Archive for January, 2009

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Getting married on the cheap

January 28, 2009

Two friends of mine are getting married soon.

Their wedding will take place at a camp ground in the country. They have saved their meagre funds to pay an excellent local band and pay for their guests to stay overnight. Instead of gifts, they have asked guests to bring a dish for a pot luck supper.

I know for sure that as a musician, I’ve attended a lot of weddings, and I’ve never noticed any more happiness at a posh hotel reception than at a primary school hall. My own idea of a good do involves a lamb on a spit, a keg, and a ceilidh, in someone’s back garden. Since Kathy is a vegetarian, I suppose we’ll have to make some felafel or something too…

If you are going to get married at all, this strikes me as far more sensible than sticking a house deposit’s worth of money into the hands of caterers and dress makers and other hangers-on.

Have you been to a good cheap wedding?

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Carnivore alert

January 25, 2009

I see that Moore Wilson Fresh has brisket at $7.95 kg again. Just the thing for stewing and freezing in meal sized portions.

Eggy extra: in Variety, I see they have trays of 20 free range eggs at $7.20 ex GST, which works out at $4.86 for a dozen inc GST. We’d go through that in a week and a half, so it’s totally worth it, or you could split a tray between households.

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Australasian wine glut: an opportunity for the frugal tippler?

January 25, 2009

It seems that the good stuff (and indeed the bad stuff) is cheaper than it has been for some time.

Massive grape harvests on both sides of the Tasman last year, the prospect of equally big harvests this year, and a softening of international demand due to the weakening world economy mean winemakers are having to slash prices to clear stock.
Simon Templeton, the wine buyer for liquor chain The Mill Liquorsave, said the deals the company was being offered were “the sharpest in history”.

He estimated the average price the chain was paying for wine was down by about a third on a year ago.

A typical Marlborough sauvignon blanc which would have been a good special last year at $9.99 was selling for $6.99 this year through the company’s internet wine store vineonline. co.nz.

More

I suppose a really frugal person wouldn’t drink at all, but I find my quality of life is improved by modest consumption to a wholly justifiable degree. As a matter of interest, where do you heavy drinkers go for the best price/quality ratio?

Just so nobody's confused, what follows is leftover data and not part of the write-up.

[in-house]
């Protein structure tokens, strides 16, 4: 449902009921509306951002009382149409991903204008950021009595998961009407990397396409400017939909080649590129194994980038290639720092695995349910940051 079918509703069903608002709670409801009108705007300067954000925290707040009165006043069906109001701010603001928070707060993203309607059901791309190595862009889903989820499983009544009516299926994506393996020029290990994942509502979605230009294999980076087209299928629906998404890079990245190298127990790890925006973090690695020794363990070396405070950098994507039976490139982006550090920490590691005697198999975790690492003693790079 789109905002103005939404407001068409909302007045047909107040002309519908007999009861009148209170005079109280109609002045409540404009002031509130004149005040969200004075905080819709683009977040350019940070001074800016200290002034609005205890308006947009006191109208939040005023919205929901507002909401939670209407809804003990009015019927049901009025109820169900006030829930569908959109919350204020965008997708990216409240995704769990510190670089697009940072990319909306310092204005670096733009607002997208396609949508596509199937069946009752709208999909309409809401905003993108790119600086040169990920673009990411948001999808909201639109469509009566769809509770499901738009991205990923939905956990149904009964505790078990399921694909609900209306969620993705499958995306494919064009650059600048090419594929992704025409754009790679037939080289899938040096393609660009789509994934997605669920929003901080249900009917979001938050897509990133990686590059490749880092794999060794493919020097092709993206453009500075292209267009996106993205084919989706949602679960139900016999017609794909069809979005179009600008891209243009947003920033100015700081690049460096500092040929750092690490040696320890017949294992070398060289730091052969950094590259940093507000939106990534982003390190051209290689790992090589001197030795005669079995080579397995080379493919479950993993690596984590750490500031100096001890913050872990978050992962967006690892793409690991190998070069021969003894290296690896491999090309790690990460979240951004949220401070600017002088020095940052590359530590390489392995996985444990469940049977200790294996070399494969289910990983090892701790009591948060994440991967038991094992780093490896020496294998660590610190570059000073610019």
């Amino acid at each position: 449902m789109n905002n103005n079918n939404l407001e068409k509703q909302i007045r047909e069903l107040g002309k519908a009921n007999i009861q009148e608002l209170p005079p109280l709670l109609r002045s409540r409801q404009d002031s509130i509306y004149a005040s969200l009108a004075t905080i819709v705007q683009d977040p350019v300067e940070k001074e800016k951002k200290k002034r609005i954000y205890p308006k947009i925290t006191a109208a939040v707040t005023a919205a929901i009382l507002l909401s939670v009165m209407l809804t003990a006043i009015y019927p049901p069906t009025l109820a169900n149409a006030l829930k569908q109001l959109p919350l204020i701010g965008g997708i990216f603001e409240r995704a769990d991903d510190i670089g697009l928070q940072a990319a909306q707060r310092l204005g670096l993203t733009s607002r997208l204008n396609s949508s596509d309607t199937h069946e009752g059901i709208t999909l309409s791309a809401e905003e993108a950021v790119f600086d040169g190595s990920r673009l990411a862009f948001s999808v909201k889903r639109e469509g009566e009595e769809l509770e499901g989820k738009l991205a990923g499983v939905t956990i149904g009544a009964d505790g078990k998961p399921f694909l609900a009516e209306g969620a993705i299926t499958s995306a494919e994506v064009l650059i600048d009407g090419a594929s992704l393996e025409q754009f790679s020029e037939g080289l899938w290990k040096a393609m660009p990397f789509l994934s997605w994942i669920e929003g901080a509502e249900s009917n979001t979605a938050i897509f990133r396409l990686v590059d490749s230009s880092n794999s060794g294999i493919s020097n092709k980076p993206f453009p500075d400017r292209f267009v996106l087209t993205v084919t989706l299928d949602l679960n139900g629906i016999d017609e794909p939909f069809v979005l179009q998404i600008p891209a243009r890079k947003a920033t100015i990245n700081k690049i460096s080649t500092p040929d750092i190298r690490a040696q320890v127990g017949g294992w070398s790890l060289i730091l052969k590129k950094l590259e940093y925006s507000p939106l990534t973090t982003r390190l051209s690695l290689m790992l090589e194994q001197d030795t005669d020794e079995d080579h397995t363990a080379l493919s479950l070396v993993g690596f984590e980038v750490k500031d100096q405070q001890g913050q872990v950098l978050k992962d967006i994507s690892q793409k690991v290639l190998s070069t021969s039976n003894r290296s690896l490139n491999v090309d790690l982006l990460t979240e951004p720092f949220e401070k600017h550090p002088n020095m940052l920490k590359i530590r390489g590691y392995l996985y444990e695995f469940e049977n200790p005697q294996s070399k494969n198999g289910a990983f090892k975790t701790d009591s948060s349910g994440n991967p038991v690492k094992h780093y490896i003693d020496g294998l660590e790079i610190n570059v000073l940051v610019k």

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Stockpiling chocolate

January 21, 2009

Kilbirnie Pak’n’Sav has all kingsize Whittaker’s bars at $2.98 each. Expiry seems to be at least September 2009, so no worries there. I’m particularly fond of the Dark Ghana myself.

I think I should be buying up large, don’t you? I’ll have to adopt rationing of course to ensure I don’t eat more than usual just because it’s there. It takes me a couple of weeks to get through a king sized bar, so logically, I could easily stack a couple of dozen bars in the cupboard. After all, it’s good for me. It’d be an investment in my health.

Wouldn’t it?

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Save money up-front by reading your power meter yourself

January 13, 2009

We have become quite frugal users of electricity, so we often get estimated power bills where the estimated usage is far more than our current reading.

I was excited to discover the other day that our power company has an online form. You can submit your own reading, and they will send you a new correct bill.

In our case, the estimate had got so out of whack that a correct reading turned our bill into a credit! That certainly made a difference to the month’s expenditure‚Ķ

Even if your power company doesn’t have this particular facility, a phone call may do the trick just as well.

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Using common sense at Common Sense Organics

January 11, 2009

I buy all my legumes at Common Sense because their stock isn’t heat treated. They have bulk bins, but they also have nice little packages of the bulk stuff pre-weighed and labeled. I was a bit taken aback when I noticed today that the beans and lentils I was about to buy were several dollars per kilo cheaper at the bulk bin than in the packages…

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Branding and high street rents account for 75% of the price

January 5, 2009

knock offs

I like sneakers for my various exercise activities: both lifting and capoeira are best served by a thin flexible sole and a low heel.  (Actually my dad will go on at length about how when he and his mates trained with Arthur Lydiard, they pounded the streets of Auckland in sandshoes, so maybe I should use them for running too).

Anyway, back in the old days you could go to Para Rubber or maybe Hannah’s and pick up some sneakers for very little money. You can’t get Bata Bullets any more, but I totally resent how their still-available equivalents (All Stars and Keds) are mega-expensive for what they are.

The shoes pictured cost $15 from the Warehouse. I compared them to a pair of All Stars which I got on sale a few months ago, and they are nearly identical. Apart from the star device on the ankle, the only difference is that there are no grommets in the side, and the fabric lining is slightly coarser. I bought two pairs while the buying was good. The branded versions are going for about $80 at the moment.

(Does anyone know of a Wellington retailer that stocks No Sweat sneakers? I’d buy them if I could find some, but nobody seems to have them).

(And Happy New Year! May it be better than the last.)